9. KeepItSimpleStupid

    KeepItSimpleStupid Well-Known Member Most Helpful Member

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    A yellow and the brown don't look right.

    Can you write down what is on the capacitor. Need to see the caps and values. e.g. ------| |------
    3uf
    and the colors.

    And if possible, the resistances of the motor windings. It might be tough to do.
     
    Last edited: Aug 30, 2011
  10. ElectroGeeza

    ElectroGeeza New Member

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    You mean something like this?...
    Code (text):
                 9
    Y ------||-------|
                 1.5 |
    B ------||------------- BK
          |_---_|    |
            ---      |
                 1.5 |
    B ------||--------
          |_---_|
            ---
    Because that's what it says on the capacitor package. You can see it on one of the attached pictures above.

    The colors coming from the capacitor are Black, Black, Blue, Blue, Yellow. According to the capacitor schematic they are connected like this:

    BK = Black + Black
    B = Blue
    B = Blue
    Y = Yellow

    Do I need to disassemble the motor to properly measure the resistance of the motor windings?...
     

    Attached Files:

    Last edited: Aug 31, 2011
  11. ElectroGeeza

    ElectroGeeza New Member

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    I am not sure which wires connect to the motor. Because I can't see them after they enter the motor shaft. Yeah, the shaft is like a pipe, and the wires pass through it to get to the next deck or compartment. And I can't disassemble the motor without some mechanical device like a bearing puller to pull the top and bottom locks apart.

    But never the less, I have done some measurements. I have measured the resistances of all the wires that disappear into the motor deck from the incoming power lines and the wires that come out of the motor deck on the other side. You can see the measurements now on the diagram I uploaded previously.

    I have updated the original diagram several times. I have now corrected one mistake I saw with the red/brown connections. The white wire coming from the lights goes to the red/white connection point, not brown/black. I have also added one additional blue wire on the far right, I missed that one when I first drew the diagram.
     
  12. KeepItSimpleStupid

    KeepItSimpleStupid Well-Known Member Most Helpful Member

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    Nice job on the cap. That's basically what I thought except I didn't know the values.

    Your resistance readings make NO sense because I don't know what they are relative too. You need two points for resistance.

    You don't have to dissassemble the motor. For the motor, I would expect 2 distinct windings with one winding being multi-tapped. Resistance between c & d should be a separate winding.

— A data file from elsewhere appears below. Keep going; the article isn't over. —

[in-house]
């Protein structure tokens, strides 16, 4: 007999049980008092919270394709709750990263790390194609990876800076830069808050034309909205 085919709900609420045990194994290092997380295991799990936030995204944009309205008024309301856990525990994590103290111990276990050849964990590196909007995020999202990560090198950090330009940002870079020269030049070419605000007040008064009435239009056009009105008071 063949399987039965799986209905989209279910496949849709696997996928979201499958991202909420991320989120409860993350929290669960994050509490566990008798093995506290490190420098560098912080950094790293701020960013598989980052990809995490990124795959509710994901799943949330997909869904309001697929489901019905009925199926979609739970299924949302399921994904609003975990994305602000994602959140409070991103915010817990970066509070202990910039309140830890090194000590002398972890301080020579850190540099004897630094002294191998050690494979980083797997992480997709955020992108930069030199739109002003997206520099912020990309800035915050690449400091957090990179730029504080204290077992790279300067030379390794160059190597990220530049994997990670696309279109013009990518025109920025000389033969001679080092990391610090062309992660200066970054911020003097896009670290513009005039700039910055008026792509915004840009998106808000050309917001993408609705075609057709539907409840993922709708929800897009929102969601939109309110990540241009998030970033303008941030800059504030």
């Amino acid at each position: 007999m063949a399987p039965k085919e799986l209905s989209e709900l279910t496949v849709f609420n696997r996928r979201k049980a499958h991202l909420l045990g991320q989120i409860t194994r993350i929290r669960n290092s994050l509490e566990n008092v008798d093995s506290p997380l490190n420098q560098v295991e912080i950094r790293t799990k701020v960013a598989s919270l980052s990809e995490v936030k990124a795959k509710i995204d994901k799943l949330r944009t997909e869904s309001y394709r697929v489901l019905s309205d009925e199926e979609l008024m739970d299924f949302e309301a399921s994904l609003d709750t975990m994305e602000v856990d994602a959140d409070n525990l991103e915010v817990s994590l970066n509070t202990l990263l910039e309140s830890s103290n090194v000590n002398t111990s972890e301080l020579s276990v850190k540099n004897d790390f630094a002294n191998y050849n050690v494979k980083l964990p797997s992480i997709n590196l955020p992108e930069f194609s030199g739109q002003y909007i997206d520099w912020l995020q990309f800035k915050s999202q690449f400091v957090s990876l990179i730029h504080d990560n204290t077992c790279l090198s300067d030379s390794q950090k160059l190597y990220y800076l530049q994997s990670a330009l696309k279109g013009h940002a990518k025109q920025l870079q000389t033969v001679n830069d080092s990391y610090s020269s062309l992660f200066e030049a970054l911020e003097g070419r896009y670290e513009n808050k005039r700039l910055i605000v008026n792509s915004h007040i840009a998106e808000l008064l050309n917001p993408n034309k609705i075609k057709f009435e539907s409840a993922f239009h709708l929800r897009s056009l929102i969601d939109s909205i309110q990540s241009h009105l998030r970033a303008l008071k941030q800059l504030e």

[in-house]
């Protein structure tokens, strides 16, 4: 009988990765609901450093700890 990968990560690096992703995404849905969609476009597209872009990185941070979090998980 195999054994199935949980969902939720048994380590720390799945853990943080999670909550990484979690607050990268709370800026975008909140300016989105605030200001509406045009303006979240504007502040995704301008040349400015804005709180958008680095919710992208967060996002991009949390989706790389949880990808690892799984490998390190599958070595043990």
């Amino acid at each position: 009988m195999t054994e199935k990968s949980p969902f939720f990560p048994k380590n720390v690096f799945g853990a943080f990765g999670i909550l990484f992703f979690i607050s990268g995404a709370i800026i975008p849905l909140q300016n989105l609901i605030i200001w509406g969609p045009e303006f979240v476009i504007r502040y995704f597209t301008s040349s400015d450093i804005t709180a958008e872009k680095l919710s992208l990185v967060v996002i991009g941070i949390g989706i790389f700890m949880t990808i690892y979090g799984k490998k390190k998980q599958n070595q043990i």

Confirm that the ONLY thing that was disturbed is the speed switch. I'll make my best guess based on that without having to do any additional disconnects or measurements.

    I would like you to confirm how your new switch operates and the number of speeds. You will have to disconnect #1, #2 and #3 from the switch.

    You should have a table something like:
    current position (0): L to 1
    next pos (1): L to 2
    next pos (2): L to 2 & 3
    next pos (3): L not connected to anything

    So, measure. Pull. Measure. i.e. OFF, Speed 1, speed 2 and speed 3.
    Put one probe on L and measure the continuity to #1, #2 and #3

    So:
    1) Do the switch continuities with 1,2 and 3 disconnected.
    2) Confirm that only the wires to the speed switch were disturbed.
    3) Don't worry about motor resistances if #2 is true.
     
  13. ElectroGeeza

    ElectroGeeza New Member

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    What do you mean by resistance readings not making any sense? I'm not sure I understand. What do you mean by being relative to?

    Are you saying that I can't measure resistance properly by inserting one probe to the "wire nut" with for instance 3 wire connection point on one side, and then the other probe to the N or L on the other side?... meaning I would be actually measuring the resistance through that whole circuit (if any) instead of just the two points I want to measure?... yes, this seems to be the wrong approach...

    In other words I would need to remove the wire nut and attach the probe to only one of those wires, and then the N or L on the other side? Correct?

    Yes, as far as I know, the speed switch is the only thing that was disturbed/removed. I am 95% sure that's the only thing. All 4 connections on the switch (L, 1, 2, 3) were disturbed. The connections you see on the picture(s) and on the diagram is the way I was trying to connect it but it didn't work.

    I have now removed all 4 wires from the switch (L, 1, 2, 3).

    The pull switch for the light is still working and it is original for sure. The brand name is KTE. They are produced by KTE Electrical Ltd from Hong Kong - apparently a major manufacturer of pull chain switches.

    Note that the pull switch I currently have in place is actually the new replacement switch. I have already thrown away the old switch. But they have pretty much the same shape and size, and the markings on the back are identical. Only difference is in the plastic cover, while the old one had a solid white plastic cover, the new one has a green translucent cover.